Technology is evolving before our eyes! Just a moment ago the flip and slider mobile phones were all the hype. It was considered, smaller the device the more advanced the technology. However, mobiles are getting larger! Technologies like mobile, computer, laptop and/or tablets are now a staple accessory (or in some cases an additional arm) for students, workers, or anyone.
Subsequently, with the development of hi-tech devices, there is an increase of people being sedentary.
Sitting is just about in most things we do in our lives, in particular at school and work. Back and neck pain/discomfort are becoming a common occurrence. Discomfort and pain result from ‘constrained’ postures. The main sitting constraints include forward head carriage, hiking or rolling forward of your shoulders, and slumping of your back.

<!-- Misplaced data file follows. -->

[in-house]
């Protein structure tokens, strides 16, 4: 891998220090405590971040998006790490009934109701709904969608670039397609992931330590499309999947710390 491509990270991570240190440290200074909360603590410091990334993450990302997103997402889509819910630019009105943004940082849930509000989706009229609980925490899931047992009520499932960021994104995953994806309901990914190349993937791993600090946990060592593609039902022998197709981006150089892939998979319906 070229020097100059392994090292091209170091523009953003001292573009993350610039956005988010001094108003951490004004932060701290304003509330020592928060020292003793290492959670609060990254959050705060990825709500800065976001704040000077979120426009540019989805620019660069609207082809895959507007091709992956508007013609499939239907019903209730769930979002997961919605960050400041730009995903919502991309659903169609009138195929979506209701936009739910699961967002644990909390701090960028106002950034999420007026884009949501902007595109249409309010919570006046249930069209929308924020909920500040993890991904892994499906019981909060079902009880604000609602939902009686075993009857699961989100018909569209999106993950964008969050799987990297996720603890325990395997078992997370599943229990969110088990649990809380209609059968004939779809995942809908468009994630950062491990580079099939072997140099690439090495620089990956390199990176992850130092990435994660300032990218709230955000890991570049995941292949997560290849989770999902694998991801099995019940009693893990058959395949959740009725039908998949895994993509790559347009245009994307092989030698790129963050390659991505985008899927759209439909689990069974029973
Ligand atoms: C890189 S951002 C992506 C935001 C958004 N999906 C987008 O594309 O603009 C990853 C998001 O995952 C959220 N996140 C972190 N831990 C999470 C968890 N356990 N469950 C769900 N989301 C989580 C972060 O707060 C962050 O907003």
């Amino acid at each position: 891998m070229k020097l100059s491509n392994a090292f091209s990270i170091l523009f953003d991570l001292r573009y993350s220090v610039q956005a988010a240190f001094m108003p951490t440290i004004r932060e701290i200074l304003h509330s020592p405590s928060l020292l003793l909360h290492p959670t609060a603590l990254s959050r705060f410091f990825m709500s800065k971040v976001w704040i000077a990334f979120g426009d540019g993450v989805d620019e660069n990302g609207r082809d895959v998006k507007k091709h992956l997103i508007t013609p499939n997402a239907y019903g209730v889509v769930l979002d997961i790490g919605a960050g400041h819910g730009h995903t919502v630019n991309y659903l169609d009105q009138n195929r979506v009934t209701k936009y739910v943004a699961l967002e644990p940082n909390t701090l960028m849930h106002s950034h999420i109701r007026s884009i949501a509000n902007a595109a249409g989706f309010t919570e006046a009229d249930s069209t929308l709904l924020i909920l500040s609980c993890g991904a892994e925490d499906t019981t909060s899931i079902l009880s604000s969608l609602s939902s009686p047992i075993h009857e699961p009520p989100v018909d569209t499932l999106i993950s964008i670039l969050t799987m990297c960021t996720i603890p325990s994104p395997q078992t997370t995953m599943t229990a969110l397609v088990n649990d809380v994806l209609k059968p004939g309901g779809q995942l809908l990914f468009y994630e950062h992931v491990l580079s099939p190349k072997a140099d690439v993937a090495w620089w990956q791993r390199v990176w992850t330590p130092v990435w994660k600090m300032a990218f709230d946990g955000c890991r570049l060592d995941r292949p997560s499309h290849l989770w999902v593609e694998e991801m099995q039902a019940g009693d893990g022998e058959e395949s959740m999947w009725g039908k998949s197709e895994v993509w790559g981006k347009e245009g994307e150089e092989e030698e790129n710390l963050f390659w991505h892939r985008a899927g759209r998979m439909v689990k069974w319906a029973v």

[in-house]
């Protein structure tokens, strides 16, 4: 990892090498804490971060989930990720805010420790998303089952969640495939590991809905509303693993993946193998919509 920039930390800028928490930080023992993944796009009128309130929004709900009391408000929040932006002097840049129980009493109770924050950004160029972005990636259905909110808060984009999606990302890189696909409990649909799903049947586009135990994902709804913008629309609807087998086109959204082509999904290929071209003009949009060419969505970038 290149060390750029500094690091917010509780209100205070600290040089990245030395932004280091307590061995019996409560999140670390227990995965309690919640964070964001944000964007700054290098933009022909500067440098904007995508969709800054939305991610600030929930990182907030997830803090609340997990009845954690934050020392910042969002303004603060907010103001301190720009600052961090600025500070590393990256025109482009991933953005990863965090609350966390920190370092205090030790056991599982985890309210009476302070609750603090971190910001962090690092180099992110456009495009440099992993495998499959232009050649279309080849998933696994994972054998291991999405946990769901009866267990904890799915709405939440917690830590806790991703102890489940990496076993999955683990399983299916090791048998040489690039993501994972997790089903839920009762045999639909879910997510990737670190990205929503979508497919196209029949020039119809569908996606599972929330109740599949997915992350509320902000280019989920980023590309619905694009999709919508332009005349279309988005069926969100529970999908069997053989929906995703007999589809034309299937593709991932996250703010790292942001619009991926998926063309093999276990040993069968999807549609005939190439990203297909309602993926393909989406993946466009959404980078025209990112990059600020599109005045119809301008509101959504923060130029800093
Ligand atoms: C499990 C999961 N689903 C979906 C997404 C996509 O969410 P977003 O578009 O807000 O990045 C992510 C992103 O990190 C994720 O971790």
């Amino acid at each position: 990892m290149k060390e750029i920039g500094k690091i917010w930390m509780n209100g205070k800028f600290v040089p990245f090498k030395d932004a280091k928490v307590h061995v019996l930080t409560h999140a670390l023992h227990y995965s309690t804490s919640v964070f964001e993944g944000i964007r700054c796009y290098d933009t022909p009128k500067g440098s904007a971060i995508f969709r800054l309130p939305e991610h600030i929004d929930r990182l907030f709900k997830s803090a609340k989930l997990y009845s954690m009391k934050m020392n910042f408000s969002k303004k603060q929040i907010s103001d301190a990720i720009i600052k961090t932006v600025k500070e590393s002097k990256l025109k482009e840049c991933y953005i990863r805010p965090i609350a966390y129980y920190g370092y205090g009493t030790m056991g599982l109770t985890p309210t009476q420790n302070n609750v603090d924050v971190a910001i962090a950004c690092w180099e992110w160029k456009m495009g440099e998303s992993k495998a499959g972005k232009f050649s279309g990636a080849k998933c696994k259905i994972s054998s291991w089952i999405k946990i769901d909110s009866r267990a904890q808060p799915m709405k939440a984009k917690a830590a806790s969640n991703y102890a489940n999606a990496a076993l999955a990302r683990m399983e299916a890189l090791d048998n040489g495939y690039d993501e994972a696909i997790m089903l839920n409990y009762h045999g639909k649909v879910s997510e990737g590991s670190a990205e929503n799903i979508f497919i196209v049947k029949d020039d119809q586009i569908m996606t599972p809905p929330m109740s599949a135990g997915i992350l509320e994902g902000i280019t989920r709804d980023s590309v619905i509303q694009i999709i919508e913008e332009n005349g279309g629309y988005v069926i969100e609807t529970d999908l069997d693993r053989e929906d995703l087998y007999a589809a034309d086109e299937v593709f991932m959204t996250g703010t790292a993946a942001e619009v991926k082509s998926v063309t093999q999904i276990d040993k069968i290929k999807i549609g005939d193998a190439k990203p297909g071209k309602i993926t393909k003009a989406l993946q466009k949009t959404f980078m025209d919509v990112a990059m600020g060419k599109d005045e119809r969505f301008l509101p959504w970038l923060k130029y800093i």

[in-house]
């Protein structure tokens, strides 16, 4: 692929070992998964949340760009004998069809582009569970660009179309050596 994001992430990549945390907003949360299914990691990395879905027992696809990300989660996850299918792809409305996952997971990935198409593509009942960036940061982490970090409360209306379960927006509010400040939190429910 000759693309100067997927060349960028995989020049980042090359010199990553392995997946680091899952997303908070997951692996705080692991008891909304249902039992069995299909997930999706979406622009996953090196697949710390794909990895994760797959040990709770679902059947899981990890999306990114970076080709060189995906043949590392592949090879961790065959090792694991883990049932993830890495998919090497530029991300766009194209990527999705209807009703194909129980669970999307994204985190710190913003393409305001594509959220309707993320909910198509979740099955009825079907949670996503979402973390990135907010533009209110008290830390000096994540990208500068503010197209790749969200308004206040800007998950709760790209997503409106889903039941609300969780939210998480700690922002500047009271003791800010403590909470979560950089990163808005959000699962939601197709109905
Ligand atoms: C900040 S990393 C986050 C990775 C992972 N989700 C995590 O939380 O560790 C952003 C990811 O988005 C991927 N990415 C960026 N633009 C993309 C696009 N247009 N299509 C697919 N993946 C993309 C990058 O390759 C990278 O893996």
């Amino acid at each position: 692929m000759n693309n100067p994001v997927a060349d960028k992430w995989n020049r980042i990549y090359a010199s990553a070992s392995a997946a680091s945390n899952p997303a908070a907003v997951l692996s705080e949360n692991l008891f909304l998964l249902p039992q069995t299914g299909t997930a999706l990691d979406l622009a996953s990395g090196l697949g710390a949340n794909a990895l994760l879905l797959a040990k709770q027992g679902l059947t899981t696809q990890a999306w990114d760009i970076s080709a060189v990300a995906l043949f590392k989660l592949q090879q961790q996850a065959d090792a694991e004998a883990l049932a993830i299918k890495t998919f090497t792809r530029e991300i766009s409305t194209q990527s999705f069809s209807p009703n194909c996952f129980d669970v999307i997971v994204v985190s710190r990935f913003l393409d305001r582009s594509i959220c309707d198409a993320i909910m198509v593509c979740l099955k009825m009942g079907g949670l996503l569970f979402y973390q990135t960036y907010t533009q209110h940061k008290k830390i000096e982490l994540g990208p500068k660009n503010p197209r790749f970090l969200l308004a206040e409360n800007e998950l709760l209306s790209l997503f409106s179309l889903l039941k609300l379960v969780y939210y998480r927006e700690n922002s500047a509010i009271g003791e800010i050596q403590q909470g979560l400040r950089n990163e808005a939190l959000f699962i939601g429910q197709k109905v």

Prolonged static loading on the muscles leads to early muscular fatigue.1
Muscular fatigue is defined by a decline in muscular performance. Muscles have an inability to maintain the required or expected force or power output in everyday activities. This deconditioning is a result of restricted physical activity that results in a significant decrease of muscles mass and consequentially strength.2
Sitting for ‘long periods’ of time places additional stress on your back. Postural awareness is decreased and muscular fatigue sets in. Not to mention the effects on the cardiovascular system. Minimising these prolonged sitting positions can be simple as varying the tasks throughout the day. Such strategies include taking breaks every 30 minutes, posture training and improving ergonomic work conditions.
1.Carter, J.B., Banister, E.W. (1994). Musculoskeletal problems in VDT work: A review. Ergonomics;37:10.
2.Bogdanis, G. C. (2012). Effects of Physical Activity and Inactivity on Muscle Fatigue. Frontiers in Physiology, 3, 142.http://doi.org/10.3389/fphys.2012.00142